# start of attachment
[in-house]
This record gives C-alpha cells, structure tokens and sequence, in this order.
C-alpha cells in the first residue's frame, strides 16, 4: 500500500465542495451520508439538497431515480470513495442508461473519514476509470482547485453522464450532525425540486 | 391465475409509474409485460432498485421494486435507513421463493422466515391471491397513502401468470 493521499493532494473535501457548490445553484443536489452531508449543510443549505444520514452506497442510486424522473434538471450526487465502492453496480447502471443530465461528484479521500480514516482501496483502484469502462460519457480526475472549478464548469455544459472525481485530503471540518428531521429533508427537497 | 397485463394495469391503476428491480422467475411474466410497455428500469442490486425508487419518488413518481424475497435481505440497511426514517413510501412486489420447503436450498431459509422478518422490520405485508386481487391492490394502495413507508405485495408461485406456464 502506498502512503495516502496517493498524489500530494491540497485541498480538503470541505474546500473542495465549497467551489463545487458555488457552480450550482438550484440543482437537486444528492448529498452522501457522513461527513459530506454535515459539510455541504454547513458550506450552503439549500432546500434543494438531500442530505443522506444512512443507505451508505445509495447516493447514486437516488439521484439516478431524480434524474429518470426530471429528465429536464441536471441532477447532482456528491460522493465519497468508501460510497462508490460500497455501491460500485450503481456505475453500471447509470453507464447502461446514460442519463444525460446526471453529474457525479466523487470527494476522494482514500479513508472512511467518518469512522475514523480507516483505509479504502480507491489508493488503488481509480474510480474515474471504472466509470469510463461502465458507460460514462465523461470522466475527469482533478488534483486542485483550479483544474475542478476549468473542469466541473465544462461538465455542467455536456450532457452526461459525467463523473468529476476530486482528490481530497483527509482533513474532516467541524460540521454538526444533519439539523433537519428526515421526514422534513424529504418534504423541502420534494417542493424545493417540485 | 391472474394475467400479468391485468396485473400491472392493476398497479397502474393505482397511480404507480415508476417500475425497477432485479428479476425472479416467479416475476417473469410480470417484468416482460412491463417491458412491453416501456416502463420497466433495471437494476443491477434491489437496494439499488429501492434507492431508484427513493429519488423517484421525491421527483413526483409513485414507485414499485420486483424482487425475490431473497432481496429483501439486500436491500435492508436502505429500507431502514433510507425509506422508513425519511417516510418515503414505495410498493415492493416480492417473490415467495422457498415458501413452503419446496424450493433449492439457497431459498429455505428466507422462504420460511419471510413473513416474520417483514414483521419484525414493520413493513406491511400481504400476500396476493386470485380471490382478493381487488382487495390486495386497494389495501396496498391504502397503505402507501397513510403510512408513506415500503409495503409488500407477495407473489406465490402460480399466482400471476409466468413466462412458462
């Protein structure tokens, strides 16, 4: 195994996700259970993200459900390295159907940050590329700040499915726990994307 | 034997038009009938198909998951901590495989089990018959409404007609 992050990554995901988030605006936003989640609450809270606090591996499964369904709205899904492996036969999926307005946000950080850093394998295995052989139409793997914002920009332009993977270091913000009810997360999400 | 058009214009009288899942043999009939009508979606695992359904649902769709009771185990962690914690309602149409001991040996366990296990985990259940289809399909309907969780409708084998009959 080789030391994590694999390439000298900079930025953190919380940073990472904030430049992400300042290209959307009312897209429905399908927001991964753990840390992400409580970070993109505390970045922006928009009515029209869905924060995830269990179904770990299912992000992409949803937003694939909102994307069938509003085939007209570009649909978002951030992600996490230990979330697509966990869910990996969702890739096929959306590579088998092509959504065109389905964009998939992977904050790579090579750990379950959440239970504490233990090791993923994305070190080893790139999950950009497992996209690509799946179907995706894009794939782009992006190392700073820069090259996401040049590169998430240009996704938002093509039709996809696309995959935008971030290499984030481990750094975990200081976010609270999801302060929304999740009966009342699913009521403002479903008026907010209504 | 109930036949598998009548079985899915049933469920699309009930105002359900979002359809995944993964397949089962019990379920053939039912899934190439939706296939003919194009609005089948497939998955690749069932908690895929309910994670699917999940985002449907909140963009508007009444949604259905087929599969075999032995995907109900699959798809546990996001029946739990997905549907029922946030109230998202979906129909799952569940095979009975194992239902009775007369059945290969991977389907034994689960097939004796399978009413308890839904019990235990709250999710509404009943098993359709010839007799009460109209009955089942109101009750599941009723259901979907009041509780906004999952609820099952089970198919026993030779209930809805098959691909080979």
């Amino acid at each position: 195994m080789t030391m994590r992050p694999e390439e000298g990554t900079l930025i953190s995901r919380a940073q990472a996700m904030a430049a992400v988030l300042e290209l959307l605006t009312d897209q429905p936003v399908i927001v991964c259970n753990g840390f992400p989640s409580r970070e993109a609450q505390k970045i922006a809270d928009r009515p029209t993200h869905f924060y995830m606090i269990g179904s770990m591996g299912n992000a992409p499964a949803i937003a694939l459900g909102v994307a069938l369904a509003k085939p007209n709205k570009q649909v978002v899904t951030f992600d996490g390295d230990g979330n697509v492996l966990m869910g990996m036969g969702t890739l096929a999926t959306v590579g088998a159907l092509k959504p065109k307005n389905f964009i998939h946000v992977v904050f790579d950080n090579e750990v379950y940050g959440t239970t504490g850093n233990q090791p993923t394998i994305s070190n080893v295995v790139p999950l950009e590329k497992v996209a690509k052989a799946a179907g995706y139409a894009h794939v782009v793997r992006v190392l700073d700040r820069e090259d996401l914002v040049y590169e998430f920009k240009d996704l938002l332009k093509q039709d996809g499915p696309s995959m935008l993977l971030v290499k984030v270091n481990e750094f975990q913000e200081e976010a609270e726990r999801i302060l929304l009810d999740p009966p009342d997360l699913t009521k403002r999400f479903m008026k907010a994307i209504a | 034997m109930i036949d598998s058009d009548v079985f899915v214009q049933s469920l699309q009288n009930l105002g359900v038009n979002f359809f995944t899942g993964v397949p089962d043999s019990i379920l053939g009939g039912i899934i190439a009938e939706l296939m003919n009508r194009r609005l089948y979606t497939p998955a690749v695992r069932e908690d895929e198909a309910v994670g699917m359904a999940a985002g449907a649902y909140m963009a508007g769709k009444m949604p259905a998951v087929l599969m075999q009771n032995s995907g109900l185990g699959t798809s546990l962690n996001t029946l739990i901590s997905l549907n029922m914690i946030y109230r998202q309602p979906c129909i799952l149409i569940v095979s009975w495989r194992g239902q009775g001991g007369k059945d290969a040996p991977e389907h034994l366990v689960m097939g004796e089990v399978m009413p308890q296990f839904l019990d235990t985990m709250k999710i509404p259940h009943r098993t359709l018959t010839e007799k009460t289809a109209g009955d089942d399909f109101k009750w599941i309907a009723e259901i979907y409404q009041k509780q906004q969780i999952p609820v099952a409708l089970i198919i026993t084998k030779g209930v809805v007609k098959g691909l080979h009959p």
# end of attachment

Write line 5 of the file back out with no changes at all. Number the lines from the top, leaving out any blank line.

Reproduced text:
């Amino acid at each position: 195994m080789t030391m994590r992050p694999e390439e000298g990554t900079l930025i953190s995901r919380a940073q990472a996700m904030a430049a992400v988030l300042e290209l959307l605006t009312d897209q429905p936003v399908i927001v991964c259970n753990g840390f992400p989640s409580r970070e993109a609450q505390k970045i922006a809270d928009r009515p029209t993200h869905f924060y995830m606090i269990g179904s770990m591996g299912n992000a992409p499964a949803i937003a694939l459900g909102v994307a069938l369904a509003k085939p007209n709205k570009q649909v978002v899904t951030f992600d996490g390295d230990g979330n697509v492996l966990m869910g990996m036969g969702t890739l096929a999926t959306v590579g088998a159907l092509k959504p065109k307005n389905f964009i998939h946000v992977v904050f790579d950080n090579e750990v379950y940050g959440t239970t504490g850093n233990q090791p993923t394998i994305s070190n080893v295995v790139p999950l950009e590329k497992v996209a690509k052989a799946a179907g995706y139409a894009h794939v782009v793997r992006v190392l700073d700040r820069e090259d996401l914002v040049y590169e998430f920009k240009d996704l938002l332009k093509q039709d996809g499915p696309s995959m935008l993977l971030v290499k984030v270091n481990e750094f975990q913000e200081e976010a609270e726990r999801i302060l929304l009810d999740p009966p009342d997360l699913t009521k403002r999400f479903m008026k907010a994307i209504a | 034997m109930i036949d598998s058009d009548v079985f899915v214009q049933s469920l699309q009288n009930l105002g359900v038009n979002f359809f995944t899942g993964v397949p089962d043999s019990i379920l053939g009939g039912i899934i190439a009938e939706l296939m003919n009508r194009r609005l089948y979606t497939p998955a690749v695992r069932e908690d895929e198909a309910v994670g699917m359904a999940a985002g449907a649902y909140m963009a508007g769709k009444m949604p259905a998951v087929l599969m075999q009771n032995s995907g109900l185990g699959t798809s546990l962690n996001t029946l739990i901590s997905l549907n029922m914690i946030y109230r998202q309602p979906c129909i799952l149409i569940v095979s009975w495989r194992g239902q009775g001991g007369k059945d290969a040996p991977e389907h034994l366990v689960m097939g004796e089990v399978m009413p308890q296990f839904l019990d235990t985990m709250k999710i509404p259940h009943r098993t359709l018959t010839e007799k009460t289809a109209g009955d089942d399909f109101k009750w599941i309907a009723e259901i979907y409404q009041k509780q906004q969780i999952p609820v099952a409708l089970i198919i026993t084998k030779g209930v809805v007609k098959g691909l080979h009959p």